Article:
A months-long battle ended late Tuesday night as the House approved a deal to avert the "fiscal cliff" crisis.
Republicans had threatened throughout the day to halt the bill, approved 89 to 8 by the Senate early Tuesday, because of concerns that it didn't cut spending enough or take serious steps to dent the national debt. Their fury was fueled further by a new report from the nonpartisan Congressional Budget Office that the package would add $3.97 trillion to deficits over the next decade.
If Congress had not acted, tax rates would have jumped for all Americans and automatic spending cuts would have kicked in today. The House approved the bill 257 to 167; President Obama is expected to sign it into law shortly.
Republican Frank Guinta was the only member of the New Hampshire delegation to vote against the measure. Second District Rep. Charles Bass, also a Republican, voted for it. Click here to view the roll call vote on H.R. 8
"This bill ultimately added $4 trillion to the debt and had no serious spending reductions or reforms," Guinta said. "I think this bill ultimately fell short."
Both Guinta and Bass lost their bids for re-election in November and will be leaving office later this week.
After Tuesday's Senate vote, New Hampshire Republican Kelly Ayotte said: "While the President was insistent on raising taxes, I voted to spare as many Americans as possible from getting hit by tax increases. Now it's time for the President and Congress to cut spending and come up with real reforms to get us out of our crippling $16 trillion debt."
After the vote, Obama said the "fiscal cliff" deal is just one step in a broader effort to strengthen the economy.
Speaking shortly after the vote, Obama said he hoped future deals would "not scare the heck out of folks quite as much." At the same time, he told Republicans that he expected them to approve an increase in the nation's borrowing authority without the brinksmanship that has marked other showdowns.
"While I will negotiate over many things, I will not have another debate with this Congress about whether or not they should pay the bills they have already racked up," he said.
The vote means spending cuts will be postponed two months, and Bush-era tax rates will prevail for all individuals making up to $250,000 and families making up to $300,000.
Taxpayers making more than that will pay higher taxes on capital gains and dividends. Individuals making more than $400,000 - $450,000 for families - will pay a top income tax rate of 39.6 percent, up from the current 35 percent.
The plan also ties the alternative minimum tax to inflation, a big relief for an estimated 30 million taxpayers who could have been hit with higher bills.
Other measures include an extension of jobless benefits for the long-term unemployed and avoiding a huge cut in Medicare payments to doctors for a year.
However, workers will see up to $2,000 more taken out of their paychecks annually with the expiration of a temporary payroll tax cut.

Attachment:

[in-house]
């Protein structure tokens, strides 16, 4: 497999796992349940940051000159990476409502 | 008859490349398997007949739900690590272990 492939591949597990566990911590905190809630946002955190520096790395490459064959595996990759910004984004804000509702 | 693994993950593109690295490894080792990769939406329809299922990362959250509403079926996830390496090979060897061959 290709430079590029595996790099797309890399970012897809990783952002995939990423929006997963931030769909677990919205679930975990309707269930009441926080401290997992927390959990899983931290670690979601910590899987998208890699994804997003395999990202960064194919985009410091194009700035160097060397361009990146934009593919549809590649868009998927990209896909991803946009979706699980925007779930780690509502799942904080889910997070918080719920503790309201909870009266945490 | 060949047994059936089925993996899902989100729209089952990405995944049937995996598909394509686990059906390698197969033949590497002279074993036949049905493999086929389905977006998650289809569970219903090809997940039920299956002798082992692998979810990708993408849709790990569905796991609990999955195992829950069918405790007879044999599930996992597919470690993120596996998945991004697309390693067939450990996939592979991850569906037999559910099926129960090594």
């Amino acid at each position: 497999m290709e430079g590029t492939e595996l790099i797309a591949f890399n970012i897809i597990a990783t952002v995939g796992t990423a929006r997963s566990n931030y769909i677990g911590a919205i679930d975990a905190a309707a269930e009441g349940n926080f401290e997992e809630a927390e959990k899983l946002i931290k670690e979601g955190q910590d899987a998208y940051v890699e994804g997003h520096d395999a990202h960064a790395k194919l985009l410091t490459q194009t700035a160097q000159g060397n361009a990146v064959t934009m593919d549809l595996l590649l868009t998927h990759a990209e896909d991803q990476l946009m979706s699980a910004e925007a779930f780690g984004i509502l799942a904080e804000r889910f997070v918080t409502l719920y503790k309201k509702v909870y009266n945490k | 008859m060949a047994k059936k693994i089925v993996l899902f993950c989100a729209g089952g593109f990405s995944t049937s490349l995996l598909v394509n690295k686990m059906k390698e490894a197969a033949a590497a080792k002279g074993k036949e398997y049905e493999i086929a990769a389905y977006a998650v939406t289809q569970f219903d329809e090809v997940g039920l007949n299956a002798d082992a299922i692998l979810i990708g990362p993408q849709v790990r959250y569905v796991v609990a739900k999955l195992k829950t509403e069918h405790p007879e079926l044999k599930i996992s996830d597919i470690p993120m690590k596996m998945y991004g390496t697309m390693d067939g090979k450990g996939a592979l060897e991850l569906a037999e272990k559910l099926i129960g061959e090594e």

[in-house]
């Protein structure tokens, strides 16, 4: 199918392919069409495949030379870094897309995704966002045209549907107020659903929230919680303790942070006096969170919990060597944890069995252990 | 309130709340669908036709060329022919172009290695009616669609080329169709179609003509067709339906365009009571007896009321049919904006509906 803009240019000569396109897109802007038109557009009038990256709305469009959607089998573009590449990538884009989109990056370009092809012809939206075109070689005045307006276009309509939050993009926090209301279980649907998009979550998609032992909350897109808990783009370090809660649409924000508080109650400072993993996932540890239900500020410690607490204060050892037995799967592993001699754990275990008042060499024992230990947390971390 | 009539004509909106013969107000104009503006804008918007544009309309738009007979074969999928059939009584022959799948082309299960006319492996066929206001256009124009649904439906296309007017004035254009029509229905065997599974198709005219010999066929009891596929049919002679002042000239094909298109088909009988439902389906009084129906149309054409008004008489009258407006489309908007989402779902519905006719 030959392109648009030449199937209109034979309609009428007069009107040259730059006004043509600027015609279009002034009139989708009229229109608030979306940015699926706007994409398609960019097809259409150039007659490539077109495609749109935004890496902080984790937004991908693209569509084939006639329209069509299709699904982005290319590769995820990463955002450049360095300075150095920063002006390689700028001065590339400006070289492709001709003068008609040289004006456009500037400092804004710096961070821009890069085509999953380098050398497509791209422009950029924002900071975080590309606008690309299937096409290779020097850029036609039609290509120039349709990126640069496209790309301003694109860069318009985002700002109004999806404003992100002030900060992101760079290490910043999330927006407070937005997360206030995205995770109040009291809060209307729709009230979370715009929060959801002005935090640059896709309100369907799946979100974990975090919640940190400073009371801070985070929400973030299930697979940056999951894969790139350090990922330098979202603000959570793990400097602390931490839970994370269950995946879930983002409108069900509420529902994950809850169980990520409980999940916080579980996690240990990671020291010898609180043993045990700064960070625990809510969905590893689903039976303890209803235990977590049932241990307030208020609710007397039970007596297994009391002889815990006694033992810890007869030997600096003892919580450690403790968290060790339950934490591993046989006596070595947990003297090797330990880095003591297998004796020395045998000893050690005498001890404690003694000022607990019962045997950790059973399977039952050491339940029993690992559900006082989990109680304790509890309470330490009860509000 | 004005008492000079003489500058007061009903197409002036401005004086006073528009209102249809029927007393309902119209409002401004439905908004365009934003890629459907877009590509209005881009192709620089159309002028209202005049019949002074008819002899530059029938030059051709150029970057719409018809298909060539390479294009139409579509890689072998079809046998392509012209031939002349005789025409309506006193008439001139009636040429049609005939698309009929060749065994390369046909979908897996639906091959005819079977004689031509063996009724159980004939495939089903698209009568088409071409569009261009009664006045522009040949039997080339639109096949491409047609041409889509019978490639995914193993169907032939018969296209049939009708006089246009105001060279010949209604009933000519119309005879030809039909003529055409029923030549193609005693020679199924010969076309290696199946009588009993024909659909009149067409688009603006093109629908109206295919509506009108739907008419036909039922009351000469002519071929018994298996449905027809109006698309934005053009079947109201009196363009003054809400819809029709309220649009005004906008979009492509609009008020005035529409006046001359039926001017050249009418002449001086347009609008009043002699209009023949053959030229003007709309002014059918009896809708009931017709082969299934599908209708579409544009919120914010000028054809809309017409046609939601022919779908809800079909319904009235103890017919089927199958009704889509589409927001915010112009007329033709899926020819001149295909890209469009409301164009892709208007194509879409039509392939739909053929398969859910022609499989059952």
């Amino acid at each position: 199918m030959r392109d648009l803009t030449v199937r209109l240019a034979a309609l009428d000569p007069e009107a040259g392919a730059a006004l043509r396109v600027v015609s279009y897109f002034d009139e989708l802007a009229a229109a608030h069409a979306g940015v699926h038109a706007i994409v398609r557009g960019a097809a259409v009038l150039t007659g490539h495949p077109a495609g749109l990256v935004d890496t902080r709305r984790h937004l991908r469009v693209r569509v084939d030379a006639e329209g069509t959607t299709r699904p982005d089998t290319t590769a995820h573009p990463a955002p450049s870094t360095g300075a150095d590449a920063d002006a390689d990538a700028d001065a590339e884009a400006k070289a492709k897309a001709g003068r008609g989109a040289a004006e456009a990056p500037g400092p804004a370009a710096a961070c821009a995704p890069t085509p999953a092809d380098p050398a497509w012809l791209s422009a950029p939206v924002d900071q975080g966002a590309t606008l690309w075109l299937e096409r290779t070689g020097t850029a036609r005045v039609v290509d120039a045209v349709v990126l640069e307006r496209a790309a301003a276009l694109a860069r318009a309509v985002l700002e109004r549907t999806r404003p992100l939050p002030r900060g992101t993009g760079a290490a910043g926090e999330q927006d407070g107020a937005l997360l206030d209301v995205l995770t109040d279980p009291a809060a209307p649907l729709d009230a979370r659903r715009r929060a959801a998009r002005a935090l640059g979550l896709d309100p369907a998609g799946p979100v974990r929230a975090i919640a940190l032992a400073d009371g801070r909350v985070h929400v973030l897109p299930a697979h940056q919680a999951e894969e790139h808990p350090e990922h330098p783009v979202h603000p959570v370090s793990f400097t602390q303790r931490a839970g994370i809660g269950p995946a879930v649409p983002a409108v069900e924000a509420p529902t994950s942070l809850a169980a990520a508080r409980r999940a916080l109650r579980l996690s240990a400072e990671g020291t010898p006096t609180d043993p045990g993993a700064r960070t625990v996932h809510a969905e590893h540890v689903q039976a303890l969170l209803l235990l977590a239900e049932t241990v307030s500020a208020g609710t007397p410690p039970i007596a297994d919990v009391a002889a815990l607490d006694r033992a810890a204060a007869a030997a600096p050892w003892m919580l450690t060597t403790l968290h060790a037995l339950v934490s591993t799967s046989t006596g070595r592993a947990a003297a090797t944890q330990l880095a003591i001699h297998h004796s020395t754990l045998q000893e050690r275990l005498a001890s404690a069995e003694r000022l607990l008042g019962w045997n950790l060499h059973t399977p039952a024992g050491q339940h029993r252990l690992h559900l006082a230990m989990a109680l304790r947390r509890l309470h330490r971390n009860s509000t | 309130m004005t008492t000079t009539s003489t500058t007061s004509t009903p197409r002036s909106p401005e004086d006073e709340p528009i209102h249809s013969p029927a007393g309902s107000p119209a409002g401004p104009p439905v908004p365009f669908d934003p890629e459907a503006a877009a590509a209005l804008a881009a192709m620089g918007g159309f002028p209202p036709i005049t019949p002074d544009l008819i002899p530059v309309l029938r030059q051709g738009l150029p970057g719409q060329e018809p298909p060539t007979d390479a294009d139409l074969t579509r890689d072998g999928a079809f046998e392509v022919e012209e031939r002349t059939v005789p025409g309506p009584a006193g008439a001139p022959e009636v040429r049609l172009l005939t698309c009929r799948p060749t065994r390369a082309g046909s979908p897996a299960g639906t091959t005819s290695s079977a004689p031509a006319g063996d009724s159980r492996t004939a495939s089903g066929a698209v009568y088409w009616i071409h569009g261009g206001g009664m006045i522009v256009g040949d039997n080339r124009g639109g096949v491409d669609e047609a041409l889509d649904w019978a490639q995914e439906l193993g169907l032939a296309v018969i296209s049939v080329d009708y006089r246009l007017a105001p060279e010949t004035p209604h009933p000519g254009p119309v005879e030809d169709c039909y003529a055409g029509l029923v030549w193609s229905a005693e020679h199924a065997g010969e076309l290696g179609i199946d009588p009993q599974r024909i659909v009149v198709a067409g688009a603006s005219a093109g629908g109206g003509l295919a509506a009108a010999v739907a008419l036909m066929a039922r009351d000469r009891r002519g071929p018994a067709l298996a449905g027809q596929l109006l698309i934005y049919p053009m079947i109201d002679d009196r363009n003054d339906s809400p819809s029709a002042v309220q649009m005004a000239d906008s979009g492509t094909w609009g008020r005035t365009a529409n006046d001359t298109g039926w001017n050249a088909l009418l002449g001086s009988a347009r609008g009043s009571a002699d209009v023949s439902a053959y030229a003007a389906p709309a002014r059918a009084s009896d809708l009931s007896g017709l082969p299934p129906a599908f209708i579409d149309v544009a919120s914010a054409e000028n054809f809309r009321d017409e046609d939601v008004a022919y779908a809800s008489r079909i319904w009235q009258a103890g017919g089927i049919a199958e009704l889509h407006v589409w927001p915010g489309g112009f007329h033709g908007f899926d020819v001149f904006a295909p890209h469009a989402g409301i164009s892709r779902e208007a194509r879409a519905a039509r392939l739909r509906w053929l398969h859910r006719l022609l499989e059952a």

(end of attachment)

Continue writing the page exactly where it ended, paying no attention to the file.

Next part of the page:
The call to vote in the House came after a day of furious closed-door lobbying - and arm-twisting. Vice President Joe Biden met for two hours with House Democrats. While he did not find overwhelming enthusiasm, Minority Leader Nancy Pelosi, D-Calif., tweeted that the measure would get a "strong majority" from her party.
At the same time, Republicans met privately twice, for a total of nearly three hours. They heard opposition from House Majority Leader Eric Cantor, R-Va., who has a strong following among conservatives. "There was a lot of discontent in that room," said Rep. Steven LaTourette, R-Ohio.
"This does nothing about getting the $16.4 trillion debt under control, said Rep. Steve Chabot, R-Ohio.
Republicans made a last-ditch effort to pass more spending cuts, offering to consider the same package of $328 billion in cuts that passed on a party-line vote Dec. 20, but could not muster enough support Tuesday.
"We've gone as far as we can go and I think people are ready to bring it to a conclusion," Republican Representative Jack Kingston of Georgia said. "We fought the fight."
Tuesday's vote was a reversal for House Republicans, who were in disarray despite winning deep spending cuts in earlier budget fights. But they saw their leverage slip away this time when they were unable to unite behind any alternative to Obama's proposal.
House Speaker John Boehner and other Republican House leaders stayed silent during the debate on the House floor, an unusual move for a major vote. Boehner backed the deal, but many of his top lieutenants voted against it. With most of his Republicans voting against the bill, he could face blowback when he asks them to re-elect him as House speaker on Thursday.
The deal shatters two decades of Republican anti-tax orthodoxy by raising rates on the wealthiest even as it makes cuts for everybody else permanent.
Lawmakers had struggled to find a way to head off across-the-board tax hikes and spending cuts worth $600 billion that began to take effect at midnight on Jan. 1, a legacy of earlier failed budget deals that is known as the fiscal cliff.
Strictly speaking, the United States went over the cliff in the first minutes of the New Year because Congress failed to act on time. But the bill passed on Tuesday will be backdated.